Evening Exchange; 2206; Sniper, Weekly News Analysis, African Culture and Development Seminar
Our fears the media and the sniper shootings the Senate and the house weigh in on Iraq and a different way of looking at Africa. All next on evening Xchange. Welcome to evening Xchange. I'm codes Anandi even as the Congress of the United States debated authorizing war against Iraq. It is rapidly becoming clear that someone somewhere is already waging a deadly nerve shattering war against the residents of the Washington area. The count so far is dead two wounded and millions living with the apprehension and fear that we could be
next. A series of sniper attacks in the region conducted with no discernible pattern have led to media frenzy. Allegations of investigative gridlock and the level of insecurity among residents that cause us to begin this edition of evening exchange by examining the effect it has had on us all and how we might deal with that Year's Day and the Woolton with a report. In less than two weeks. Random shootings leaves several people dead and wounded and thousands of people horrified citizens and the media want to know who did it and why. Several times a day key law enforcement agents and government officials are trying to answer these troubling questions. The police chiefs are familiar faces to local news but recently they found themselves thrown into a national media spotlight that spotlight is shining on three African-American police chiefs. Charles Moose of Montgomery County the head of the investigation Chief Gerald Wilson of Prince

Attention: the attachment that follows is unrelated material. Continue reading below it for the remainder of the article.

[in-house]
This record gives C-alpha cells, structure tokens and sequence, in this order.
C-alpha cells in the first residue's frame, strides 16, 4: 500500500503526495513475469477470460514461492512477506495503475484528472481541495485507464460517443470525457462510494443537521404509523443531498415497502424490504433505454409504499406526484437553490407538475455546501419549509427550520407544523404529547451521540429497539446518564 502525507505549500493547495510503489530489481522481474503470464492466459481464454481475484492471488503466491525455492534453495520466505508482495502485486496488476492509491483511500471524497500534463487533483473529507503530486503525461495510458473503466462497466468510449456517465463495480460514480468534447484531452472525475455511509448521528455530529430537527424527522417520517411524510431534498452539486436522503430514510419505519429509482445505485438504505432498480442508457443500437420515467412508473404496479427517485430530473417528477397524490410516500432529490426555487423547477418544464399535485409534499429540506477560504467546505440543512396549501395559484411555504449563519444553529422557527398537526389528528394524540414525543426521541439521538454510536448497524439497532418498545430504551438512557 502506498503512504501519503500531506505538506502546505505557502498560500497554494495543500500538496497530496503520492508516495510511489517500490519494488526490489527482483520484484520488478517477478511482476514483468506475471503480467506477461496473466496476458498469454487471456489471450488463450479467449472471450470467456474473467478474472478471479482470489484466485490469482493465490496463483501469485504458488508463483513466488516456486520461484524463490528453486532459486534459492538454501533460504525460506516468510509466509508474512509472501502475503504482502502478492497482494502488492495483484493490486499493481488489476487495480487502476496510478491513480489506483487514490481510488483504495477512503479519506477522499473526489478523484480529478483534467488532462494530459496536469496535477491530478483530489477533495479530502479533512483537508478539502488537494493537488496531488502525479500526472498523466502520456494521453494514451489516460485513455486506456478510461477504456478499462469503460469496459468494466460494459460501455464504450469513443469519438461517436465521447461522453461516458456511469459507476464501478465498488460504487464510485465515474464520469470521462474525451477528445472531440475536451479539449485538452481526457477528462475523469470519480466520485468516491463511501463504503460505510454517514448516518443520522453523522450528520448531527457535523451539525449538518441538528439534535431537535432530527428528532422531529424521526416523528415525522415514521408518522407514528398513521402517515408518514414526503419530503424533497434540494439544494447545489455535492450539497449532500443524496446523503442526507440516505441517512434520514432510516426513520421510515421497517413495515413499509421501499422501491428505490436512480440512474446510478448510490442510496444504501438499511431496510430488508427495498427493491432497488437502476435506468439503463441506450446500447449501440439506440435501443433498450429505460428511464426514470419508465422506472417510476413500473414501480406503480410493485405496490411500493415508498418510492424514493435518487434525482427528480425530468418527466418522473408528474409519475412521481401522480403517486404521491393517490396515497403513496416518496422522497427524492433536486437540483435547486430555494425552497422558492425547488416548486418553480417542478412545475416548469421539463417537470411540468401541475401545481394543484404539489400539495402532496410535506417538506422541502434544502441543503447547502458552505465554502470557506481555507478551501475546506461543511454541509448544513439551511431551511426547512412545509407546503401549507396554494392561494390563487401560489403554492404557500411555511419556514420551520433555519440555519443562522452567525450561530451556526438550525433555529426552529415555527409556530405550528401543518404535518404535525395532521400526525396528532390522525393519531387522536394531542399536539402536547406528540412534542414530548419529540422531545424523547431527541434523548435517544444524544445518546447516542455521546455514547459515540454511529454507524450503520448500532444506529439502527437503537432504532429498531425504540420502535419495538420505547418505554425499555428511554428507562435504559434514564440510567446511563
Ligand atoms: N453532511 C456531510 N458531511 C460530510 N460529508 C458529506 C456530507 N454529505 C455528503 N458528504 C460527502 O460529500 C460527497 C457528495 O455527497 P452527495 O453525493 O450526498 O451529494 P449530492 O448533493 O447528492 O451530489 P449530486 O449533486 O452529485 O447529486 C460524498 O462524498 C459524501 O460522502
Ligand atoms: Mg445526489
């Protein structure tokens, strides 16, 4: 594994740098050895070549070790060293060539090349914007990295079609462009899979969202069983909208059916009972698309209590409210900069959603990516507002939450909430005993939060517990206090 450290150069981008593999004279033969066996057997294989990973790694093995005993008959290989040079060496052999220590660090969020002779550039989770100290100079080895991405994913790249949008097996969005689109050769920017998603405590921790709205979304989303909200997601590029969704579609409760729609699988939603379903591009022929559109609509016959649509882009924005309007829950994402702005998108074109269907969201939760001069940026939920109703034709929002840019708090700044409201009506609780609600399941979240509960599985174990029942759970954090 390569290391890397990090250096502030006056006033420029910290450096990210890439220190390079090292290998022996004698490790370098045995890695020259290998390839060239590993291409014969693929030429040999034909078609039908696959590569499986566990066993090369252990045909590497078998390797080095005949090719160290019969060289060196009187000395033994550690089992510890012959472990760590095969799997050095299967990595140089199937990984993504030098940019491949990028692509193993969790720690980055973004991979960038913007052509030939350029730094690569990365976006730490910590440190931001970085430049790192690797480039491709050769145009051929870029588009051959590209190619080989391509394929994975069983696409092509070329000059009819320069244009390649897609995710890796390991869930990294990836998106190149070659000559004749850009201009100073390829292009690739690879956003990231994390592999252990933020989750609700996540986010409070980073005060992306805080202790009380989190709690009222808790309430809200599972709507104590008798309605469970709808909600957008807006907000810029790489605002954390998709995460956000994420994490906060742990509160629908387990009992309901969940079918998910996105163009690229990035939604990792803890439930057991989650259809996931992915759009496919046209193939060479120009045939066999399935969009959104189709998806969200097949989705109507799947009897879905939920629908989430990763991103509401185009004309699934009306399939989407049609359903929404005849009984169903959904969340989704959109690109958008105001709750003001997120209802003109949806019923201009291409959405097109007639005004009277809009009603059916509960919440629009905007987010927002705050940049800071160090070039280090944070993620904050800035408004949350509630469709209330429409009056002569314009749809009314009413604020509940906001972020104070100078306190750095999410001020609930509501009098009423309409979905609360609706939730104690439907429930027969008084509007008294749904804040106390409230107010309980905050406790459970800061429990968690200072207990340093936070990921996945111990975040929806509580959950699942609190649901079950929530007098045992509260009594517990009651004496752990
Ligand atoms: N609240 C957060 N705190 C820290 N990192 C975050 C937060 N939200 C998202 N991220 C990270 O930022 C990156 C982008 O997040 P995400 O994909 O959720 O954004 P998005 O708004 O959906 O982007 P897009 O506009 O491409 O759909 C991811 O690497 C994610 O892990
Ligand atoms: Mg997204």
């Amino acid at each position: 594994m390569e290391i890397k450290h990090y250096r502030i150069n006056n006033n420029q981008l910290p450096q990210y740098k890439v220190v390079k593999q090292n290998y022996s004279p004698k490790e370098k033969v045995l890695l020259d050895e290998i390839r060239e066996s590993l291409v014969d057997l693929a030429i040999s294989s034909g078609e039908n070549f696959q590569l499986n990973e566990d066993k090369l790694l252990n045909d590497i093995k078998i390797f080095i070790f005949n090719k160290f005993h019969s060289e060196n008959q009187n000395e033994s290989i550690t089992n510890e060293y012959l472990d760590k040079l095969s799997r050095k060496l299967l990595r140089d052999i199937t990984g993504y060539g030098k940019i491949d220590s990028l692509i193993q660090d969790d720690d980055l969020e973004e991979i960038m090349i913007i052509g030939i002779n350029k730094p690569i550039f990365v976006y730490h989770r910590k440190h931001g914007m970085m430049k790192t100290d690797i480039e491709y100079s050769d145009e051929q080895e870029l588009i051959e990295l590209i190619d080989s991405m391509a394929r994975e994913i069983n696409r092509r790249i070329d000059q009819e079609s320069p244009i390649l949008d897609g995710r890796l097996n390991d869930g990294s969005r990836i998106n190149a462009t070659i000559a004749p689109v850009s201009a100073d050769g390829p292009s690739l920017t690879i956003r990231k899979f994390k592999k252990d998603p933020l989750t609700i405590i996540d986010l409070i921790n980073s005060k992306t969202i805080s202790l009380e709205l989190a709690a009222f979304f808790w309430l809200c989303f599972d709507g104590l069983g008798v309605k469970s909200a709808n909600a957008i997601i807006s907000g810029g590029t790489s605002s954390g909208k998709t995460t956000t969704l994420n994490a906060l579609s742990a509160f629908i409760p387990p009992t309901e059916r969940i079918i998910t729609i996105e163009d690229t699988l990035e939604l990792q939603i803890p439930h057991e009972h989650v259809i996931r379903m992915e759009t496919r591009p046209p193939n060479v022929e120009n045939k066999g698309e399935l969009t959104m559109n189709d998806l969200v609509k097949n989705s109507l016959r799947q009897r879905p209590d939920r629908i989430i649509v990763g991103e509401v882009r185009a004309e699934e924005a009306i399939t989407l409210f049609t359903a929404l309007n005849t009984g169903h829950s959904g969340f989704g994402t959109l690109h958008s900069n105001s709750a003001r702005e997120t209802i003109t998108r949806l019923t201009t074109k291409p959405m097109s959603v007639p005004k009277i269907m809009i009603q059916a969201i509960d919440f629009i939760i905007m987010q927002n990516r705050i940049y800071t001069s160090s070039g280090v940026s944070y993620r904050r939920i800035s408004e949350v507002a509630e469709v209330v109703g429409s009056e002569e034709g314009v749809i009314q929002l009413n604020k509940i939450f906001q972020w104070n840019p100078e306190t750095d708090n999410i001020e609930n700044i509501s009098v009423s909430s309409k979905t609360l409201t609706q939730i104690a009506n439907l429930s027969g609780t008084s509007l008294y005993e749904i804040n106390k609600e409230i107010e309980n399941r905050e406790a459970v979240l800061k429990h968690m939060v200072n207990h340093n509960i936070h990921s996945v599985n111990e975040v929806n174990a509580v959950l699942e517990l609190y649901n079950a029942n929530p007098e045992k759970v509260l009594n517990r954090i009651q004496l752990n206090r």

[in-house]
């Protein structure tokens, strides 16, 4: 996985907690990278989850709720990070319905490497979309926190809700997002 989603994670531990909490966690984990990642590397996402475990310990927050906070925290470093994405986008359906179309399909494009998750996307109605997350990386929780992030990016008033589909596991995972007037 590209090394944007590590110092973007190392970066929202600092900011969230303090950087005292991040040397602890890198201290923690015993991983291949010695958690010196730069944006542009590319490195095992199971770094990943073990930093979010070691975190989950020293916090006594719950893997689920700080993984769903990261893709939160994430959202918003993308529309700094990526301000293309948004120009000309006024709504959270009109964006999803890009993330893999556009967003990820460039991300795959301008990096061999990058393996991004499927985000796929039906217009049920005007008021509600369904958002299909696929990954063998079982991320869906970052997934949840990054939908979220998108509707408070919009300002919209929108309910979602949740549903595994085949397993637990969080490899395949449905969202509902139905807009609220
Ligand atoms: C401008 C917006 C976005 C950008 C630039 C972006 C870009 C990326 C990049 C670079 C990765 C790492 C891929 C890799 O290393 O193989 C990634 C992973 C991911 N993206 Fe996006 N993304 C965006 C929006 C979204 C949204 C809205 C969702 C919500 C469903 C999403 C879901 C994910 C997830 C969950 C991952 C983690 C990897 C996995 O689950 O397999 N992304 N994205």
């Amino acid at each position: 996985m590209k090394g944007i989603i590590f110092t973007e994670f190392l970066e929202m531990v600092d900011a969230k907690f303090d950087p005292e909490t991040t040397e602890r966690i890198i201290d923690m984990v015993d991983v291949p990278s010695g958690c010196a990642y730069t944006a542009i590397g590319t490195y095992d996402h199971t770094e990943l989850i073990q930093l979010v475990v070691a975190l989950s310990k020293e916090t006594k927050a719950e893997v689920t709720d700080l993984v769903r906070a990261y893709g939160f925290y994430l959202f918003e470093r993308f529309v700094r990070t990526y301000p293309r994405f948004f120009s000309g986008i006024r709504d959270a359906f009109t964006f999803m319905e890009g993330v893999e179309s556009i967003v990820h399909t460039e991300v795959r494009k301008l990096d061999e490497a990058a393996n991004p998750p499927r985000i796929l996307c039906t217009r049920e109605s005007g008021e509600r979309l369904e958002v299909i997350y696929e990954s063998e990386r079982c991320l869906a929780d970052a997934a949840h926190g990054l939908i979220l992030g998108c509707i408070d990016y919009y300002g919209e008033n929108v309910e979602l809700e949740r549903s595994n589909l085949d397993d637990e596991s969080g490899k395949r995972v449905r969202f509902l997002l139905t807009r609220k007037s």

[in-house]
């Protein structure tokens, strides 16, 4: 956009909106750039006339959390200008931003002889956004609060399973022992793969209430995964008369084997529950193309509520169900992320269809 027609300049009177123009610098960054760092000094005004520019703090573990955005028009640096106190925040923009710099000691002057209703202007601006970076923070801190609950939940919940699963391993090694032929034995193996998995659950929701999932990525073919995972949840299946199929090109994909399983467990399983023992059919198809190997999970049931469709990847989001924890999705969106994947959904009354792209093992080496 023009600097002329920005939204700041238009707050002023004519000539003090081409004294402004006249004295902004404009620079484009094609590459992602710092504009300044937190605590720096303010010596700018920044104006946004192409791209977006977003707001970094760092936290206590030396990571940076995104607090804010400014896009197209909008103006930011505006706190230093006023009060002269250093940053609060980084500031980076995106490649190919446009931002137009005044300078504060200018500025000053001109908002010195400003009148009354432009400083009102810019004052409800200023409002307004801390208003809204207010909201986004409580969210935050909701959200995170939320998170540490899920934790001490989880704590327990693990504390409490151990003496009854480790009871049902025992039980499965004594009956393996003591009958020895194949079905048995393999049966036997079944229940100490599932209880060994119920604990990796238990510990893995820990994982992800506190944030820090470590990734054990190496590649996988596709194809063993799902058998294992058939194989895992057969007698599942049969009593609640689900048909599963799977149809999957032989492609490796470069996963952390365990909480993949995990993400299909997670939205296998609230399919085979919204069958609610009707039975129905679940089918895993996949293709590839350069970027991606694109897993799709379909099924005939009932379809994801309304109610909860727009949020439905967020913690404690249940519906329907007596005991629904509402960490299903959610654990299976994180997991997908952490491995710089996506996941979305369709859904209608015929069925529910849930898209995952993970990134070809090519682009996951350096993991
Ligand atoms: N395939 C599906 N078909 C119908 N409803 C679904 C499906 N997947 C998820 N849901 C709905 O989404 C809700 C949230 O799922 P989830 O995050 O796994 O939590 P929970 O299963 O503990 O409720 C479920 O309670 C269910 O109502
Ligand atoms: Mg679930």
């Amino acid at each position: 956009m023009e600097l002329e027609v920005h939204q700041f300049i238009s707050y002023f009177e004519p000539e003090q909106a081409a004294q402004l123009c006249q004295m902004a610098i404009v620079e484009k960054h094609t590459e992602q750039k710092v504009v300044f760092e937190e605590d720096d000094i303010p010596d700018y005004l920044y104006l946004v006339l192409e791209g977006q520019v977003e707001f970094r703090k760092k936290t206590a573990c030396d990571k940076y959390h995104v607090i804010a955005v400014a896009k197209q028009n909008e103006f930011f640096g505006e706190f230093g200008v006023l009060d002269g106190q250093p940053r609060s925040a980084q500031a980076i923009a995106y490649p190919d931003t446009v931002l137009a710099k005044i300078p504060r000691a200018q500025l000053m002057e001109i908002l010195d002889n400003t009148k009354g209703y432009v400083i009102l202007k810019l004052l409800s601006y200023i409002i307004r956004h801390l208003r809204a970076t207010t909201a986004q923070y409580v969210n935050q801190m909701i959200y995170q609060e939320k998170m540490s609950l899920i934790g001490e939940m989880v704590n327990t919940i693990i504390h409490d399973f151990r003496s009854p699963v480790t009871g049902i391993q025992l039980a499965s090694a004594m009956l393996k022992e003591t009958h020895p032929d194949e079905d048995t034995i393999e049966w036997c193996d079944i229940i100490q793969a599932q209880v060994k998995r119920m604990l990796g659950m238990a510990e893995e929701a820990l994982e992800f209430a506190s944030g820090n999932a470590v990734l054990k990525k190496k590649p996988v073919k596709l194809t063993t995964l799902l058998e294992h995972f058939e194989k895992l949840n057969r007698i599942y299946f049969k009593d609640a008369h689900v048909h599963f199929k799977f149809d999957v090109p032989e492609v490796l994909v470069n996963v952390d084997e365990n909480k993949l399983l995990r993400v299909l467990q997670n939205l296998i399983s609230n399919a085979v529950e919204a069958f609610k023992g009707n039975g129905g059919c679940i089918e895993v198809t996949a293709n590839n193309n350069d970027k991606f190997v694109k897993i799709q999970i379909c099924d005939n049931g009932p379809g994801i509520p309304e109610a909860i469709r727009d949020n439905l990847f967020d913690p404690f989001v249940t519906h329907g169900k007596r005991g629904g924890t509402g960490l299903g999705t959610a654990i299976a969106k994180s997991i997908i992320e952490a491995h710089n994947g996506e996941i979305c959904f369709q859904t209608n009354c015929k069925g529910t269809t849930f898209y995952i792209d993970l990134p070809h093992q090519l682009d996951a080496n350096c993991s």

George's County and Chief Charles Ramsey of the district. Certainly the media has been very very fair and are treating us very well. That was Chief Moose at the beginning of the week. But by midweek after some evidence was leaked to the media and reported Chief Moose had some choice words for what he deemed to be media interference with the investigation. I have not received any message that the citizens of Montgomery County want Channel 9 or a Washington Post or any other media outlet to solve this case. There is usually a fine line between the public's right to know and what police feel is right for the public to know despite what can sometimes be an adversarial relationship between press and police media analysts like Barbara Reynolds say having three African-American men in leadership roles during this crisis may change some media stereotypes. Here. Black African American men who are the enforcers of the law who are the capturing criminals. You know this